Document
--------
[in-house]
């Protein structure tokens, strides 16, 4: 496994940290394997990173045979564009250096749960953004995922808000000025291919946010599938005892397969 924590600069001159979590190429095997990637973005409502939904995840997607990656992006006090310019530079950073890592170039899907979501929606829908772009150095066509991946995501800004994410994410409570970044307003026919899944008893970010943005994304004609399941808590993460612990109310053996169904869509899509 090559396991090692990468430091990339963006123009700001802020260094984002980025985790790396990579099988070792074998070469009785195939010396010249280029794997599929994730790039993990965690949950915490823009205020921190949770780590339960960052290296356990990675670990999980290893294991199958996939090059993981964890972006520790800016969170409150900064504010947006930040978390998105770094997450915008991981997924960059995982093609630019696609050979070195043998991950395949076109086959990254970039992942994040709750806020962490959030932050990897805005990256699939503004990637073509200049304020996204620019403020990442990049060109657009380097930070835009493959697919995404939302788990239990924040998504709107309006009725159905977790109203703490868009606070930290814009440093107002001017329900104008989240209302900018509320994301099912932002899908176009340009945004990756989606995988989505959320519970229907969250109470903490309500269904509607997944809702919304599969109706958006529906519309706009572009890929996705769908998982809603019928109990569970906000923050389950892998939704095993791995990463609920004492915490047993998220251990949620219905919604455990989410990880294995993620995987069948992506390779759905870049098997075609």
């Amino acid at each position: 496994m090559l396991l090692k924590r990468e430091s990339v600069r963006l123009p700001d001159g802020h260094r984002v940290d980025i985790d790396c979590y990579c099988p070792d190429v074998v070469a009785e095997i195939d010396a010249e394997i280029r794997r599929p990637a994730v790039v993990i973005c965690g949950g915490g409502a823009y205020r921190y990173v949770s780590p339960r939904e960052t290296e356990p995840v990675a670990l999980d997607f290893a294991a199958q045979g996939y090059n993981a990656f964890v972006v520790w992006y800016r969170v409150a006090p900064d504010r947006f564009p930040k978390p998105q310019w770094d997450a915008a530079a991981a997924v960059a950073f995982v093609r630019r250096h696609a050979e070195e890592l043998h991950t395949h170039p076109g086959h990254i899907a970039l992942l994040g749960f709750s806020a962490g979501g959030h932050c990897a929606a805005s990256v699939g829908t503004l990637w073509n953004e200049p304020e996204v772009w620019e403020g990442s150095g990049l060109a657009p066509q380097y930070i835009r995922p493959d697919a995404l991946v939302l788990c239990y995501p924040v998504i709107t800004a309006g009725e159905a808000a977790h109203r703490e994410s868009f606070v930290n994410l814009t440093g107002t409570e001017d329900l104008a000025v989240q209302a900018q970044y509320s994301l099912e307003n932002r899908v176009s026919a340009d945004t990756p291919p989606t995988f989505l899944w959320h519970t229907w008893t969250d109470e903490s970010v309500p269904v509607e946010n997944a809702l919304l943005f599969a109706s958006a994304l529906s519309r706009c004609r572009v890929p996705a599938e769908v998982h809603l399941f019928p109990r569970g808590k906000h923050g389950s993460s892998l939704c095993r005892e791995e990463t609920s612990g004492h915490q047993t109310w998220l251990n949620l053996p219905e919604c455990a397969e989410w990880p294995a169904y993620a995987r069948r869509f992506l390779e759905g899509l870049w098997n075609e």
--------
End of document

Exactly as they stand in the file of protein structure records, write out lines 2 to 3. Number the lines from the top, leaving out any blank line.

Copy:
């Protein structure tokens, strides 16, 4: 496994940290394997990173045979564009250096749960953004995922808000000025291919946010599938005892397969 924590600069001159979590190429095997990637973005409502939904995840997607990656992006006090310019530079950073890592170039899907979501929606829908772009150095066509991946995501800004994410994410409570970044307003026919899944008893970010943005994304004609399941808590993460612990109310053996169904869509899509 090559396991090692990468430091990339963006123009700001802020260094984002980025985790790396990579099988070792074998070469009785195939010396010249280029794997599929994730790039993990965690949950915490823009205020921190949770780590339960960052290296356990990675670990999980290893294991199958996939090059993981964890972006520790800016969170409150900064504010947006930040978390998105770094997450915008991981997924960059995982093609630019696609050979070195043998991950395949076109086959990254970039992942994040709750806020962490959030932050990897805005990256699939503004990637073509200049304020996204620019403020990442990049060109657009380097930070835009493959697919995404939302788990239990924040998504709107309006009725159905977790109203703490868009606070930290814009440093107002001017329900104008989240209302900018509320994301099912932002899908176009340009945004990756989606995988989505959320519970229907969250109470903490309500269904509607997944809702919304599969109706958006529906519309706009572009890929996705769908998982809603019928109990569970906000923050389950892998939704095993791995990463609920004492915490047993998220251990949620219905919604455990989410990880294995993620995987069948992506390779759905870049098997075609």
């Amino acid at each position: 496994m090559l396991l090692k924590r990468e430091s990339v600069r963006l123009p700001d001159g802020h260094r984002v940290d980025i985790d790396c979590y990579c099988p070792d190429v074998v070469a009785e095997i195939d010396a010249e394997i280029r794997r599929p990637a994730v790039v993990i973005c965690g949950g915490g409502a823009y205020r921190y990173v949770s780590p339960r939904e960052t290296e356990p995840v990675a670990l999980d997607f290893a294991a199958q045979g996939y090059n993981a990656f964890v972006v520790w992006y800016r969170v409150a006090p900064d504010r947006f564009p930040k978390p998105q310019w770094d997450a915008a530079a991981a997924v960059a950073f995982v093609r630019r250096h696609a050979e070195e890592l043998h991950t395949h170039p076109g086959h990254i899907a970039l992942l994040g749960f709750s806020a962490g979501g959030h932050c990897a929606a805005s990256v699939g829908t503004l990637w073509n953004e200049p304020e996204v772009w620019e403020g990442s150095g990049l060109a657009p066509q380097y930070i835009r995922p493959d697919a995404l991946v939302l788990c239990y995501p924040v998504i709107t800004a309006g009725e159905a808000a977790h109203r703490e994410s868009f606070v930290n994410l814009t440093g107002t409570e001017d329900l104008a000025v989240q209302a900018q970044y509320s994301l099912e307003n932002r899908v176009s026919a340009d945004t990756p291919p989606t995988f989505l899944w959320h519970t229907w008893t969250d109470e903490s970010v309500p269904v509607e946010n997944a809702l919304l943005f599969a109706s958006a994304l529906s519309r706009c004609r572009v890929p996705a599938e769908v998982h809603l399941f019928p109990r569970g808590k906000h923050g389950s993460s892998l939704c095993r005892e791995e990463t609920s612990g004492h915490q047993t109310w998220l251990n949620l053996p219905e919604c455990a397969e989410w990880p294995a169904y993620a995987r069948r869509f992506l390779e759905g899509l870049w098997n075609e």